Creating a Culture of Gratitude

Mental Imagery

A view of clouds at high altitude.

Nonprofit volunteerism has been shown to improve organizational effectiveness and support the success of volunteer programs (Riketta 2008). One area that has received little attention, however, is the role of mental imagery in improving nonprofit volunteerism. In thought self-leadership mental imagery is the process of visualizing or imaging a successful performance in advance of the actual event (Manz 1992; Manz and Neck 1991; Neck and Manz 1992). This process has been found to be an effective tool for improving performance in a variety of domains, including sports, music, and business (Ding et al. 2011). In the context of nonprofit volunteering, mental imagery can be used to visualize oneself performing effectively in a given role. For example, a volunteer might imagine him or herself engaging successfully with with members of a committee, conducting online paperwork, or working productively on projects with other members. By doing so, the volunteer can increase his or her chances of having a successful experience. In addition, mental imagery can also be used to identify potential obstacles and develop plans for overcoming them. For example, if a volunteer imagines themselves struggling while giving a presentation, they can develop a contingency plan such as asking for for help from a co-presenter that steps in only when needed.

Weick (1979) made a similar argument. Manz (1992, p. 75) wrote that mental imagery is: “we can create and, in essence, symbolically experience imagined results of our behavior before we actually perform.” This can be useful for encouraging people to volunteer because they can see the direct impact of their actions on the organization or community they are helping. If more people were able to see the immediate benefits of their volunteer work, it is likely that there would be more volunteers overall. Therefore, mental imagery can be a powerful tool for encouraging people to get involved in volunteerism.

In the case of a young, high school athlete who was a high jumper, thought self-leadership and mental imagery were used in order to increase performance. The athlete began by focusing on her breathing and relaxing her body. She then imagined herself executing the perfect jump, clearing the bar with ease. As she continued to focus on her breathing and picture herself jumping, she felt her muscles relaxing and her mind clearing. By the time she reached the top of the jump, she was completely focused and confident in her ability to execute the jump perfectly. As a result, she cleared the bar easily and set a new personal best.

As the young athlete prepared for her final jump, she knew that the pressure was on. If she succeeded, she would win the national championship in her age group. However, if she missed, she would come up empty-handed. In order to succeed, she knew that she needed to focus her thoughts and use mental imagery to her advantage. She took a deep breath and pictured herself executing the perfect jump. She could see herself landing perfectly and hearing the cheers of the crowd. With this image in her mind, she confidently stepped up to the starting line and executed the jump flawlessly. Thanks to her thought self-leadership and mental imagery, she achieved her goal and won the national championship.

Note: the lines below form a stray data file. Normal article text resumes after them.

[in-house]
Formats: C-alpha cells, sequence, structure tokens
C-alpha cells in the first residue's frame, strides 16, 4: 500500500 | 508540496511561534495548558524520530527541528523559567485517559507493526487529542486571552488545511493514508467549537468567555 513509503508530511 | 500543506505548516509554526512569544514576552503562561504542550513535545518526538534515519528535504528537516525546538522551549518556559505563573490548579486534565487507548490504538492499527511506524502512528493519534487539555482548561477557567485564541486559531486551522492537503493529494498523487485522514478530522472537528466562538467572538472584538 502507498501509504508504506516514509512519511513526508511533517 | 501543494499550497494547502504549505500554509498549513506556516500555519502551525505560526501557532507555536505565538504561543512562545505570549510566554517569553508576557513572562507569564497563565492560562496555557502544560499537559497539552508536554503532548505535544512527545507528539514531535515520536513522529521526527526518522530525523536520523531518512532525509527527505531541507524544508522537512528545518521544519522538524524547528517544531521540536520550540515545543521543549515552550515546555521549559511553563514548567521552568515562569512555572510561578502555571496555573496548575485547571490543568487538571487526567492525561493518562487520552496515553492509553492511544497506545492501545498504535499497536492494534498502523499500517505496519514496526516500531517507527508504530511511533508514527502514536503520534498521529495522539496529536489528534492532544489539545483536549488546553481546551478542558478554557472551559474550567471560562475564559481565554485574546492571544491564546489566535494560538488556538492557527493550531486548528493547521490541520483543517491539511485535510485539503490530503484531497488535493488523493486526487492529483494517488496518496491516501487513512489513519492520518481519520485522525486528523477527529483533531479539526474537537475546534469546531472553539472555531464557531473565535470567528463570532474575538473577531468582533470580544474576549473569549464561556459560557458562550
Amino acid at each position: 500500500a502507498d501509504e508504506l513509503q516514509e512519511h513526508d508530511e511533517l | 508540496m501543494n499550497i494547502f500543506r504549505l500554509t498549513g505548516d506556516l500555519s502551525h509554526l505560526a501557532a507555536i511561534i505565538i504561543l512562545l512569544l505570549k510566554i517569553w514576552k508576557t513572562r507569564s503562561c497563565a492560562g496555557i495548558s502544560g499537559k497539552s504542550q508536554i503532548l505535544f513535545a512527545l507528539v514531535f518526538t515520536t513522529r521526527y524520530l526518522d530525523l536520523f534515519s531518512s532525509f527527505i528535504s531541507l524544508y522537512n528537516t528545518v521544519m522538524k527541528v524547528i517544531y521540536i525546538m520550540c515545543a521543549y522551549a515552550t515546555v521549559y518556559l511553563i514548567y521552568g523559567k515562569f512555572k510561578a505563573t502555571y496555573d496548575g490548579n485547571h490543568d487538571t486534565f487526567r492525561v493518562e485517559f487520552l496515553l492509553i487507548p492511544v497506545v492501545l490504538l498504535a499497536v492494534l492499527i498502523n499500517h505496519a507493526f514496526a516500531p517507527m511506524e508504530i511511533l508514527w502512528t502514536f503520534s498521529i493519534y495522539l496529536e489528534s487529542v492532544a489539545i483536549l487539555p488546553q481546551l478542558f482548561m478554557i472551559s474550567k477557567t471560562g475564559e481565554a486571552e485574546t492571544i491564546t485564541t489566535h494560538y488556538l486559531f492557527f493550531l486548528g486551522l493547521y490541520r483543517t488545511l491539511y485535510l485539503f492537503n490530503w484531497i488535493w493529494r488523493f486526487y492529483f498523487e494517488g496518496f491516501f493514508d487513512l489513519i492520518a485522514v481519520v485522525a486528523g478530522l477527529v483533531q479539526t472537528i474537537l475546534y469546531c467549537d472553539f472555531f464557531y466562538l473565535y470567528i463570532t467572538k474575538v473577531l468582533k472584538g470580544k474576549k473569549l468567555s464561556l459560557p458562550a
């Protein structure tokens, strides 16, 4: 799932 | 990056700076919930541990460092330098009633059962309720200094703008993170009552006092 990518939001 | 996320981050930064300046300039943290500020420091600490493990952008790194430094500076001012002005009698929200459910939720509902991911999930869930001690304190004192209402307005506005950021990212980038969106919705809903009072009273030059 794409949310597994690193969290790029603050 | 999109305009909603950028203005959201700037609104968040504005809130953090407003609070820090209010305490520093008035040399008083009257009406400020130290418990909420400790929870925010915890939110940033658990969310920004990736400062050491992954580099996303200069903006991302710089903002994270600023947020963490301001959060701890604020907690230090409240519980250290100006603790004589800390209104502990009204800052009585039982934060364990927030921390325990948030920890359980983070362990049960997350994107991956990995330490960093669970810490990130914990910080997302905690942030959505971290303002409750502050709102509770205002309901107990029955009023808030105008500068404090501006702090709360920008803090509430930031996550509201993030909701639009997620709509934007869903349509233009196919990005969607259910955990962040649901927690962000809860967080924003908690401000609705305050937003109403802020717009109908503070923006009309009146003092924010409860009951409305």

The athlete's focus was exclusively on the task at hand. She was engaged in thought self-leadership and mental imagery, preparing herself for the jump. While her parents, coaches, and other spectators felt the stress of the moment and the importance of the one jump in the accomplishment of this athlete’s goals, she was lined up and preparing for the final jump. The athlete's ability to control her thoughts and emotions enabled her to stay focused on what she needed to do to execute the jump successfully.

The student athlete had been using mental imagery successfully for several years, and it was a technique that she always fell back on when she was feeling nervous or distracted. It had helped her to stay calm and focused in a variety of situations, from big meet-ups to important exams. And it was helping her now. By picturing herself jumping confidently and clearing the bar, she was able to block out the noise and the distractions around her. When she took a deep breath, she felt her muscles relax as she visualized herself executing a perfect jump. When she opened her eyes, she felt confident and ready to take on the challenge. During the attempt, she smiles confidently at the coach and takes her position at the starting line. And then she's off, flying through the air and clearing the bar with ease. Another successful jump, thanks to the power of mental imagery.

When faced with difficulties and challenges in life, it is often helpful to take a step back and visualize what we want to achieve. This can help to block out the immediate distractions and pressures of the moment, and enable us to focus on our goals. By doing this, we can inspiring ourselves through thought self-leadership. This technique has been used by many successful people in history, including Nelson Mandela, Mahatma Gandhi, and Martin Luther King Jr.


This page is an edited adaptation of an excerpt from the paper Utilizing Self-Leadership to Enhance Gratitude Thought Patterns. Attribution 4.0 International (CC BY 4.0).

Godwin, Jeffrey L., and Susan M. Hershelman. 2021. Utilizing Self-Leadership to Enhance Gratitude Thought Patterns. Administrative Sciences 11: 40.

Image by Gerd Altmann from Pixabay